1st place: Chee Keong Lim, Malaysia

During a tour in Indonesia, my family and I went to a small town in Bali. While there, I saw a group of children playing at the side of a dam. They were laughing and playing, completely unaware of their surroundings.

Then they started playing with the water and I saw how their splashing was very beautiful. I asked them to continue their game and continue to splash. I was touched to see this scene, and I took the shot.

2nd place: Julia Gunther, The Netherlands
From the series "Rainbow Girls"

"Rainbow Girls" is a photographic documentary series about lesbian women in South African townships.

Undeterred by the daily threats of violence, constant intimidation and at the risk of being cast out by their own families, the lesbian women of Gugulethu and Khayelitsha township continue to be proud of who they are and the love they represent.

South Africa is still home to high levels of violence against women and children, despite a constitution widely regarded as the most progressive in the world, and after a legislative overhaul that safeguards women's and children’s rights.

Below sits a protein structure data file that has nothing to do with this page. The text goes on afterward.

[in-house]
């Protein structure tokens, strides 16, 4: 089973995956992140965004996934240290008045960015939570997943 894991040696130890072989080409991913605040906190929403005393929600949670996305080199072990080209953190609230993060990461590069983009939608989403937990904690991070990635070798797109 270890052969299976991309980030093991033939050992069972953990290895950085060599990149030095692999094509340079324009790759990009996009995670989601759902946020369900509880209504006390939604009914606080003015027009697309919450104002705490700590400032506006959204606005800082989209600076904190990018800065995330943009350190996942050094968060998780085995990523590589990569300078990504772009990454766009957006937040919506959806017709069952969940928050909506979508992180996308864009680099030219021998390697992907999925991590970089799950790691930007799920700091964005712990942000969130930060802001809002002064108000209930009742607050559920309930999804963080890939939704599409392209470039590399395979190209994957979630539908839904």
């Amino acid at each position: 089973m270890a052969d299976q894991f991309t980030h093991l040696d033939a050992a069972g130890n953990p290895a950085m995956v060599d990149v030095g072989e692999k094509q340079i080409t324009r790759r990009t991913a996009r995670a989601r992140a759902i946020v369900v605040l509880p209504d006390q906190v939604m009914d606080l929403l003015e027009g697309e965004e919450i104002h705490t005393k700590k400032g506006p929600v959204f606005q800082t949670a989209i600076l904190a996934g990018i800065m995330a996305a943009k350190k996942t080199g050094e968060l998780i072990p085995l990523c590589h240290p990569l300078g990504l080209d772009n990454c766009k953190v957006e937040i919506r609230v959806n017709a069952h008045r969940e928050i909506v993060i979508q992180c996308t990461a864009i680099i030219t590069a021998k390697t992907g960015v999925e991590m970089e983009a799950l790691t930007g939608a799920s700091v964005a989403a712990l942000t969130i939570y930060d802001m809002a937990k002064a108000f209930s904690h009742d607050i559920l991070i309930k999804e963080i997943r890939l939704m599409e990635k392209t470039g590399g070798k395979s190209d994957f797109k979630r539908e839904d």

"Rainbow Girls" is the third installment of Julia Gunther's ongoing project "Proud Women of Africa": a photographic record of women who live or work in Africa.

3rd place:
Zoran Marinovic, Croatia
From the series "Kids"

My photo-project "Kids" seeks to document the humanitarian concerns of child soldiers in the Democratic Republic of Congo. I met three armed soldiers on a barricade, near Sake town, North Kivu Province, and realized that they were actually 13, 14 year old kids.

Not one of them could read or write. None of them had ever been to a single day of school. I promised to come to their village and visit them but when I arrived, I found only one of them at home. This boy, Muhungu Solo, was saying goodbye to his little sister, ready to move on again. The others had already been taken to another "action" with the army.

I have tried to explore what happens to boys-soldiers in the Congo who are captured or try to escape. In the worst case, they end up in jail. When I visited the prison in Bukavu, I saw how the nightmare for the boys just continues. After a lifetime of war, these children face even more violence in the prison. Their only visitors are missionaries. At least they try their best to help the boys by teaching them to read and write.


Editor's Note: See more work from the winners of the
2013 LensCulture Exposure Awards.